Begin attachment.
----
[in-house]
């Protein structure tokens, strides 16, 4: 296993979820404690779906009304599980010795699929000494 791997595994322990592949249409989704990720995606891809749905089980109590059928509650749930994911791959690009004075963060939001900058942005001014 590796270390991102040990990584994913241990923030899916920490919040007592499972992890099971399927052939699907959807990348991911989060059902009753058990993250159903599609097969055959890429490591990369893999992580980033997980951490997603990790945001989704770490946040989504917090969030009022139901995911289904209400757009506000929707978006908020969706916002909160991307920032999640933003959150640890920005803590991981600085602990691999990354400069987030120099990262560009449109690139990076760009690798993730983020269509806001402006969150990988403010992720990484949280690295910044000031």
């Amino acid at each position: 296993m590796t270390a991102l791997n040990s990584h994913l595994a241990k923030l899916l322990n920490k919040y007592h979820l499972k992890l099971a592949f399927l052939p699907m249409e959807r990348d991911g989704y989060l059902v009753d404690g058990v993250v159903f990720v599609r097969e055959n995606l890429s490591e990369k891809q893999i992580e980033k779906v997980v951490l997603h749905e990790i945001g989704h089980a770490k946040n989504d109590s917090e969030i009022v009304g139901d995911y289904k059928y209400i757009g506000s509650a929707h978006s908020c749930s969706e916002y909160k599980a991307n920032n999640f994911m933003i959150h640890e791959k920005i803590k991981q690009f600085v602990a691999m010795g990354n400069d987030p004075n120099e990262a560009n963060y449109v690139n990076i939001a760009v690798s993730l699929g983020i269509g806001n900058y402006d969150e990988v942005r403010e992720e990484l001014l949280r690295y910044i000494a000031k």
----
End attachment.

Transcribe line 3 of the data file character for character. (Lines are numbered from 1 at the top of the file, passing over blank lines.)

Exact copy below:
């Amino acid at each position: 296993m590796t270390a991102l791997n040990s990584h994913l595994a241990k923030l899916l322990n920490k919040y007592h979820l499972k992890l099971a592949f399927l052939p699907m249409e959807r990348d991911g989704y989060l059902v009753d404690g058990v993250v159903f990720v599609r097969e055959n995606l890429s490591e990369k891809q893999i992580e980033k779906v997980v951490l997603h749905e990790i945001g989704h089980a770490k946040n989504d109590s917090e969030i009022v009304g139901d995911y289904k059928y209400i757009g506000s509650a929707h978006s908020c749930s969706e916002y909160k599980a991307n920032n999640f994911m933003i959150h640890e791959k920005i803590k991981q690009f600085v602990a691999m010795g990354n400069d987030p004075n120099e990262a560009n963060y449109v690139n990076i939001a760009v690798s993730l699929g983020i269509g806001n900058y402006d969150e990988v942005r403010e992720e990484l001014l949280r690295y910044i000494a000031k």